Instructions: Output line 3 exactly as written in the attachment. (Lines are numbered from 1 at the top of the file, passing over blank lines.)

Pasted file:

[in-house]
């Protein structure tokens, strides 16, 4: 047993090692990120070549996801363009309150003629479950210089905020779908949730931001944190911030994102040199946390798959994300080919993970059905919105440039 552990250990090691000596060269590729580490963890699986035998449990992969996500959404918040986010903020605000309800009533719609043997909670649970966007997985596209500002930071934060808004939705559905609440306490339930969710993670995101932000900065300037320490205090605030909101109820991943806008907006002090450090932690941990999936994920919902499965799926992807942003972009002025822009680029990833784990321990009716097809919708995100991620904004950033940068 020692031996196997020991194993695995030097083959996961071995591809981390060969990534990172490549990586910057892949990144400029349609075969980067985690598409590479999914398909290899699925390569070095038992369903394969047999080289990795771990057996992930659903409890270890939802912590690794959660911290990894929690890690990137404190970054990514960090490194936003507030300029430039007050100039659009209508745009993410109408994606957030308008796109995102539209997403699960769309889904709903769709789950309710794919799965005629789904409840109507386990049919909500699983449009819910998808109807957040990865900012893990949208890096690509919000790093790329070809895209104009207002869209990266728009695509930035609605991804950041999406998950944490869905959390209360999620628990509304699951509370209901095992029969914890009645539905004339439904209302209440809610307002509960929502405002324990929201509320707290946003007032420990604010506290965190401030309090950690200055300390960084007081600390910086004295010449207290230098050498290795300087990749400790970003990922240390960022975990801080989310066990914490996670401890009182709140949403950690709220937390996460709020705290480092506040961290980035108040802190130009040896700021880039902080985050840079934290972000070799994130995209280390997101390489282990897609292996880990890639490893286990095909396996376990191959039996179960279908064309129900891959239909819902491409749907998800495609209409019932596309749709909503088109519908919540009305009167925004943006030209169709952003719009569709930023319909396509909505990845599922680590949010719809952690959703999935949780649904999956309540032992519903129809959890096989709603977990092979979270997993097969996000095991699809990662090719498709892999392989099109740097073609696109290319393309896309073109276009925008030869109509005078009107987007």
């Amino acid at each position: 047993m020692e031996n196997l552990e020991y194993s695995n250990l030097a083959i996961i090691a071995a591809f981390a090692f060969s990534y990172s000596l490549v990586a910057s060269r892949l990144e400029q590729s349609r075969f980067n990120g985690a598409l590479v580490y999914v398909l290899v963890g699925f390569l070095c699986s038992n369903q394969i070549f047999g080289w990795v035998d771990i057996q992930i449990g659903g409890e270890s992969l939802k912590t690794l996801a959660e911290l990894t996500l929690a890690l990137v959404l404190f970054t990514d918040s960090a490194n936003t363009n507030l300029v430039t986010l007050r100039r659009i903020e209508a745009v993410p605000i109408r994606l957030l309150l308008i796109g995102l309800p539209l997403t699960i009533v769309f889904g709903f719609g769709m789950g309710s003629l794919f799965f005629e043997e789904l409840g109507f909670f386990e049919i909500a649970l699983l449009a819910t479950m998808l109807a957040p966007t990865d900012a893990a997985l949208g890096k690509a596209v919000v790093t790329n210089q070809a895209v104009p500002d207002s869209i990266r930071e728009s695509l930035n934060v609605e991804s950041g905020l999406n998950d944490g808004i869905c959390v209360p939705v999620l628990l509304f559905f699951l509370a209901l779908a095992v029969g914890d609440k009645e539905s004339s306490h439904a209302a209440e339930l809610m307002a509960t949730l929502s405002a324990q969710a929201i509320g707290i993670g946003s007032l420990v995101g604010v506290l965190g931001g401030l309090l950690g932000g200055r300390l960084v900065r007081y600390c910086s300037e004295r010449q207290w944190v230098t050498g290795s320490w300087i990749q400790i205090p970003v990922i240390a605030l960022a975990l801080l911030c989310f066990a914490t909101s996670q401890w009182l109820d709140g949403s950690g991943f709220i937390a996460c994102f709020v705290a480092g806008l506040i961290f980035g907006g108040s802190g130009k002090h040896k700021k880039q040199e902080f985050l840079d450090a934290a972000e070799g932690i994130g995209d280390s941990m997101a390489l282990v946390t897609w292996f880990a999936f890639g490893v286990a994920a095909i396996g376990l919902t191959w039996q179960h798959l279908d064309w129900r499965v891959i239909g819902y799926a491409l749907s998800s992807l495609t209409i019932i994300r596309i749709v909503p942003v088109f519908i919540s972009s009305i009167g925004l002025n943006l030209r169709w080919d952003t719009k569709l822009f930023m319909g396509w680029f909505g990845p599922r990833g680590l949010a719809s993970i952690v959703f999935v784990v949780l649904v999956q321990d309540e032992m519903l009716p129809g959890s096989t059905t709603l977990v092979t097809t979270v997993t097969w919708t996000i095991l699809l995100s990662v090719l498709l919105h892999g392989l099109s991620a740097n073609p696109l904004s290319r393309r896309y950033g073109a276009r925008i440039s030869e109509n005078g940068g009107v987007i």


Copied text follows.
């Amino acid at each position: 047993m020692e031996n196997l552990e020991y194993s695995n250990l030097a083959i996961i090691a071995a591809f981390a090692f060969s990534y990172s000596l490549v990586a910057s060269r892949l990144e400029q590729s349609r075969f980067n990120g985690a598409l590479v580490y999914v398909l290899v963890g699925f390569l070095c699986s038992n369903q394969i070549f047999g080289w990795v035998d771990i057996q992930i449990g659903g409890e270890s992969l939802k912590t690794l996801a959660e911290l990894t996500l929690a890690l990137v959404l404190f970054t990514d918040s960090a490194n936003t363009n507030l300029v430039t986010l007050r100039r659009i903020e209508a745009v993410p605000i109408r994606l957030l309150l308008i796109g995102l309800p539209l997403t699960i009533v769309f889904g709903f719609g769709m789950g309710s003629l794919f799965f005629e043997e789904l409840g109507f909670f386990e049919i909500a649970l699983l449009a819910t479950m998808l109807a957040p966007t990865d900012a893990a997985l949208g890096k690509a596209v919000v790093t790329n210089q070809a895209v104009p500002d207002s869209i990266r930071e728009s695509l930035n934060v609605e991804s950041g905020l999406n998950d944490g808004i869905c959390v209360p939705v999620l628990l509304f559905f699951l509370a209901l779908a095992v029969g914890d609440k009645e539905s004339s306490h439904a209302a209440e339930l809610m307002a509960t949730l929502s405002a324990q969710a929201i509320g707290i993670g946003s007032l420990v995101g604010v506290l965190g931001g401030l309090l950690g932000g200055r300390l960084v900065r007081y600390c910086s300037e004295r010449q207290w944190v230098t050498g290795s320490w300087i990749q400790i205090p970003v990922i240390a605030l960022a975990l801080l911030c989310f066990a914490t909101s996670q401890w009182l109820d709140g949403s950690g991943f709220i937390a996460c994102f709020v705290a480092g806008l506040i961290f980035g907006g108040s802190g130009k002090h040896k700021k880039q040199e902080f985050l840079d450090a934290a972000e070799g932690i994130g995209d280390s941990m997101a390489l282990v946390t897609w292996f880990a999936f890639g490893v286990a994920a095909i396996g376990l919902t191959w039996q179960h798959l279908d064309w129900r499965v891959i239909g819902y799926a491409l749907s998800s992807l495609t209409i019932i994300r596309i749709v909503p942003v088109f519908i919540s972009s009305i009167g925004l002025n943006l030209r169709w080919d952003t719009k569709l822009f930023m319909g396509w680029f909505g990845p599922r990833g680590l949010a719809s993970i952690v959703f999935v784990v949780l649904v999956q321990d309540e032992m519903l009716p129809g959890s096989t059905t709603l977990v092979t097809t979270v997993t097969w919708t996000i095991l699809l995100s990662v090719l498709l919105h892999g392989l099109s991620a740097n073609p696109l904004s290319r393309r896309y950033g073109a276009r925008i440039s030869e109509n005078g940068g009107v987007i």